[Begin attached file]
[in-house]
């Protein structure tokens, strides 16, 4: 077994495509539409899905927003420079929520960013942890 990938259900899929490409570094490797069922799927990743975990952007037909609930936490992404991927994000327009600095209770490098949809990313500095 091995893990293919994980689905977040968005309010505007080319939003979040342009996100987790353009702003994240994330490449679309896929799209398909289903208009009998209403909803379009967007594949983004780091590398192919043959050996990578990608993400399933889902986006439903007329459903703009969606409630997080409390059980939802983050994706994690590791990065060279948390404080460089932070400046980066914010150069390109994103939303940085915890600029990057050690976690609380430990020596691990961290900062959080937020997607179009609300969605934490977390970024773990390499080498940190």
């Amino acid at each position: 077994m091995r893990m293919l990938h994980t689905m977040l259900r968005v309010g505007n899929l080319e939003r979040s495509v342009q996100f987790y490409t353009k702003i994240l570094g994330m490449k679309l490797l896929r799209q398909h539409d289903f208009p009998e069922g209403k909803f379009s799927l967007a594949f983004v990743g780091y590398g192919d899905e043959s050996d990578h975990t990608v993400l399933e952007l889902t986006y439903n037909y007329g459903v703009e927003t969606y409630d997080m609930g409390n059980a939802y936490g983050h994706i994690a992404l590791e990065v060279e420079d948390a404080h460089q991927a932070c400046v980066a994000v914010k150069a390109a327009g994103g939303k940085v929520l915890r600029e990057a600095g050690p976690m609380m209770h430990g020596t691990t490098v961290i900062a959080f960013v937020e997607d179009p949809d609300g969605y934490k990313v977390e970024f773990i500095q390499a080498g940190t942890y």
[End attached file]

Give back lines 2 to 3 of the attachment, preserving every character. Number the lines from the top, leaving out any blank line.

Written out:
């Protein structure tokens, strides 16, 4: 077994495509539409899905927003420079929520960013942890 990938259900899929490409570094490797069922799927990743975990952007037909609930936490992404991927994000327009600095209770490098949809990313500095 091995893990293919994980689905977040968005309010505007080319939003979040342009996100987790353009702003994240994330490449679309896929799209398909289903208009009998209403909803379009967007594949983004780091590398192919043959050996990578990608993400399933889902986006439903007329459903703009969606409630997080409390059980939802983050994706994690590791990065060279948390404080460089932070400046980066914010150069390109994103939303940085915890600029990057050690976690609380430990020596691990961290900062959080937020997607179009609300969605934490977390970024773990390499080498940190």
């Amino acid at each position: 077994m091995r893990m293919l990938h994980t689905m977040l259900r968005v309010g505007n899929l080319e939003r979040s495509v342009q996100f987790y490409t353009k702003i994240l570094g994330m490449k679309l490797l896929r799209q398909h539409d289903f208009p009998e069922g209403k909803f379009s799927l967007a594949f983004v990743g780091y590398g192919d899905e043959s050996d990578h975990t990608v993400l399933e952007l889902t986006y439903n037909y007329g459903v703009e927003t969606y409630d997080m609930g409390n059980a939802y936490g983050h994706i994690a992404l590791e990065v060279e420079d948390a404080h460089q991927a932070c400046v980066a994000v914010k150069a390109a327009g994103g939303k940085v929520l915890r600029e990057a600095g050690p976690m609380m209770h430990g020596t691990t490098v961290i900062a959080f960013v937020e997607d179009p949809d609300g969605y934490k990313v977390e970024f773990i500095q390499a080498g940190t942890y």